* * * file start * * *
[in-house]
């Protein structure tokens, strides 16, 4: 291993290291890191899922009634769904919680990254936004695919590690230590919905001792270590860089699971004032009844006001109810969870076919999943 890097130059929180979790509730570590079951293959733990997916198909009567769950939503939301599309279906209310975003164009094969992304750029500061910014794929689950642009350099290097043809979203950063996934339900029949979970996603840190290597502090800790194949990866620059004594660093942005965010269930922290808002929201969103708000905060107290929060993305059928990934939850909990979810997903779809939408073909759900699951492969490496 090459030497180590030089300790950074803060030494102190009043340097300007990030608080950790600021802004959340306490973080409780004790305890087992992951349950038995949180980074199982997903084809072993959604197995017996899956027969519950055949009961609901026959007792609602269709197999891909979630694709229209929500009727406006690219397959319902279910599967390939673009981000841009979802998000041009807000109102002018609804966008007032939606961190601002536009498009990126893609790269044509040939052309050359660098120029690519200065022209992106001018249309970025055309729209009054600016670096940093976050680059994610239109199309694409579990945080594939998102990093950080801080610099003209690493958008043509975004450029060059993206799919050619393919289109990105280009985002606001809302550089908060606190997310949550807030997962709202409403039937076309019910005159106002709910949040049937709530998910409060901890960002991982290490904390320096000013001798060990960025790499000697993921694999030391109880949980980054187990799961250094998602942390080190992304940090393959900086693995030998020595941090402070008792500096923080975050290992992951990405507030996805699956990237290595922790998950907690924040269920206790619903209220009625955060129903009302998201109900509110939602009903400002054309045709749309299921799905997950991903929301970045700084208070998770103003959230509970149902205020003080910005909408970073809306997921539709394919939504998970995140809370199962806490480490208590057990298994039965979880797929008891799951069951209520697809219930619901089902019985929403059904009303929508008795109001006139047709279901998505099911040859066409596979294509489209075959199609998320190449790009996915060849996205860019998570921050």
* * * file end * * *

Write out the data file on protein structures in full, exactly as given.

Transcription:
[in-house]
């Protein structure tokens, strides 16, 4: 291993290291890191899922009634769904919680990254936004695919590690230590919905001792270590860089699971004032009844006001109810969870076919999943 890097130059929180979790509730570590079951293959733990997916198909009567769950939503939301599309279906209310975003164009094969992304750029500061910014794929689950642009350099290097043809979203950063996934339900029949979970996603840190290597502090800790194949990866620059004594660093942005965010269930922290808002929201969103708000905060107290929060993305059928990934939850909990979810997903779809939408073909759900699951492969490496 090459030497180590030089300790950074803060030494102190009043340097300007990030608080950790600021802004959340306490973080409780004790305890087992992951349950038995949180980074199982997903084809072993959604197995017996899956027969519950055949009961609901026959007792609602269709197999891909979630694709229209929500009727406006690219397959319902279910599967390939673009981000841009979802998000041009807000109102002018609804966008007032939606961190601002536009498009990126893609790269044509040939052309050359660098120029690519200065022209992106001018249309970025055309729209009054600016670096940093976050680059994610239109199309694409579990945080594939998102990093950080801080610099003209690493958008043509975004450029060059993206799919050619393919289109990105280009985002606001809302550089908060606190997310949550807030997962709202409403039937076309019910005159106002709910949040049937709530998910409060901890960002991982290490904390320096000013001798060990960025790499000697993921694999030391109880949980980054187990799961250094998602942390080190992304940090393959900086693995030998020595941090402070008792500096923080975050290992992951990405507030996805699956990237290595922790998950907690924040269920206790619903209220009625955060129903009302998201109900509110939602009903400002054309045709749309299921799905997950991903929301970045700084208070998770103003959230509970149902205020003080910005909408970073809306997921539709394919939504998970995140809370199962806490480490208590057990298994039965979880797929008891799951069951209520697809219930619901089902019985929403059904009303929508008795109001006139047709279901998505099911040859066409596979294509489209075959199609998320190449790009996915060849996205860019998570921050």